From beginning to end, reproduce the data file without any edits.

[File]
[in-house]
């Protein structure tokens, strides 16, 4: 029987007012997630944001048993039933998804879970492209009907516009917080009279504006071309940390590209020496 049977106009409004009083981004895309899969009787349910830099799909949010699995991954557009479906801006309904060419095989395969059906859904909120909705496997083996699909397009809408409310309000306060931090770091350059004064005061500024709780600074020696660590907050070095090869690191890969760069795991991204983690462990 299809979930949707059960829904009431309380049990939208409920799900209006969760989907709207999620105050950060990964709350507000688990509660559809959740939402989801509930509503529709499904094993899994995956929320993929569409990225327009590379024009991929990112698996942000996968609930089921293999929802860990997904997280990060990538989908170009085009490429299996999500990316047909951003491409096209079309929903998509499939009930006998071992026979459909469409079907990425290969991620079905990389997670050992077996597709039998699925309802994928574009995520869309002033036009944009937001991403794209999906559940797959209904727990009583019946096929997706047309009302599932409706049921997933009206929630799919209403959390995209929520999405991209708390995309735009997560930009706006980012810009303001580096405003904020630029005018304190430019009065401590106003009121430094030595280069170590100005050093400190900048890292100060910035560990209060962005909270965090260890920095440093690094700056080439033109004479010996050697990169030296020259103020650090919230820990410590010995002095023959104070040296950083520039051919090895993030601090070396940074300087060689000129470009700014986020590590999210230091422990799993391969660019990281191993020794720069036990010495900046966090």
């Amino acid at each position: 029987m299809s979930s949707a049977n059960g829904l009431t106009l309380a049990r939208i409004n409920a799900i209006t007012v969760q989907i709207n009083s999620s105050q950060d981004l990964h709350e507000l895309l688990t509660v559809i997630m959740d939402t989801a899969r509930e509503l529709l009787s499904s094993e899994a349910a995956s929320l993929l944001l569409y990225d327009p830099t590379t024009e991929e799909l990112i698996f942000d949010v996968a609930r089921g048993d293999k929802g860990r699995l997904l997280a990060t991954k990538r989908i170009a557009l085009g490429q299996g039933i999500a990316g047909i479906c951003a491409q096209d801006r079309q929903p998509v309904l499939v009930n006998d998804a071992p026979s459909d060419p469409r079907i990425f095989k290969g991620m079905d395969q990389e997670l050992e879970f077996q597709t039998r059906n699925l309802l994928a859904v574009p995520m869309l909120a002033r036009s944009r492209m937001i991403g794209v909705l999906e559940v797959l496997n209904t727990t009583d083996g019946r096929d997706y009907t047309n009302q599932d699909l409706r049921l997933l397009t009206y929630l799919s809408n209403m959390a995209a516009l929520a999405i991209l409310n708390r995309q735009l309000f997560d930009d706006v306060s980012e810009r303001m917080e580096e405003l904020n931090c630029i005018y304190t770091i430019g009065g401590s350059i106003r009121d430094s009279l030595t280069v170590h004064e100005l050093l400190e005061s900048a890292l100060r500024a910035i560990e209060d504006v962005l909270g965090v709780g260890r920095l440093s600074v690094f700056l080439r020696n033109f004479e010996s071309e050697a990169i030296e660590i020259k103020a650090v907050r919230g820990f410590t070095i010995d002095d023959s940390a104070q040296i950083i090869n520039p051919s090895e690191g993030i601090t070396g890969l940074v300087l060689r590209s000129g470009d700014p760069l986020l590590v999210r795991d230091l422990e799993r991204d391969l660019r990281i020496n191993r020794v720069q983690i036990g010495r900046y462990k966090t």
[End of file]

[in-house]
């Protein structure tokens, strides 16, 4: 029987007012997630944001048993039933998804879970492209009907516009917080009279504006071309940390590209020496 049977106009409004009083981004895309899969009787349910830099799909949010699995991954557009479906801006309904060419095989395969059906859904909120909705496997083996699909397009809408409310309000306060931090770091350059004064005061500024709780600074020696660590907050070095090869690191890969760069795991991204983690462990 299809979930949707059960829904009431309380049990939208409920799900209006969760989907709207999620105050950060990964709350507000688990509660559809959740939402989801509930509503529709499904094993899994995956929320993929569409990225327009590379024009991929990112698996942000996968609930089921293999929802860990997904997280990060990538989908170009085009490429299996999500990316047909951003491409096209079309929903998509499939009930006998071992026979459909469409079907990425290969991620079905990389997670050992077996597709039998699925309802994928574009995520869309002033036009944009937001991403794209999906559940797959209904727990009583019946096929997706047309009302599932409706049921997933009206929630799919209403959390995209929520999405991209708390995309735009997560930009706006980012810009303001580096405003904020630029005018304190430019009065401590106003009121430094030595280069170590100005050093400190900048890292100060910035560990209060962005909270965090260890920095440093690094700056080439033109004479010996050697990169030296020259103020650090919230820990410590010995002095023959104070040296950083520039051919090895993030601090070396940074300087060689000129470009700014986020590590999210230091422990799993391969660019990281191993020794720069036990010495900046966090």
């Amino acid at each position: 029987m299809s979930s949707a049977n059960g829904l009431t106009l309380a049990r939208i409004n409920a799900i209006t007012v969760q989907i709207n009083s999620s105050q950060d981004l990964h709350e507000l895309l688990t509660v559809i997630m959740d939402t989801a899969r509930e509503l529709l009787s499904s094993e899994a349910a995956s929320l993929l944001l569409y990225d327009p830099t590379t024009e991929e799909l990112i698996f942000d949010v996968a609930r089921g048993d293999k929802g860990r699995l997904l997280a990060t991954k990538r989908i170009a557009l085009g490429q299996g039933i999500a990316g047909i479906c951003a491409q096209d801006r079309q929903p998509v309904l499939v009930n006998d998804a071992p026979s459909d060419p469409r079907i990425f095989k290969g991620m079905d395969q990389e997670l050992e879970f077996q597709t039998r059906n699925l309802l994928a859904v574009p995520m869309l909120a002033r036009s944009r492209m937001i991403g794209v909705l999906e559940v797959l496997n209904t727990t009583d083996g019946r096929d997706y009907t047309n009302q599932d699909l409706r049921l997933l397009t009206y929630l799919s809408n209403m959390a995209a516009l929520a999405i991209l409310n708390r995309q735009l309000f997560d930009d706006v306060s980012e810009r303001m917080e580096e405003l904020n931090c630029i005018y304190t770091i430019g009065g401590s350059i106003r009121d430094s009279l030595t280069v170590h004064e100005l050093l400190e005061s900048a890292l100060r500024a910035i560990e209060d504006v962005l909270g965090v709780g260890r920095l440093s600074v690094f700056l080439r020696n033109f004479e010996s071309e050697a990169i030296e660590i020259k103020a650090v907050r919230g820990f410590t070095i010995d002095d023959s940390a104070q040296i950083i090869n520039p051919s090895e690191g993030i601090t070396g890969l940074v300087l060689r590209s000129g470009d700014p760069l986020l590590v999210r795991d230091l422990e799993r991204d391969l660019r990281i020496n191993r020794v720069q983690i036990g010495r900046y462990k966090t």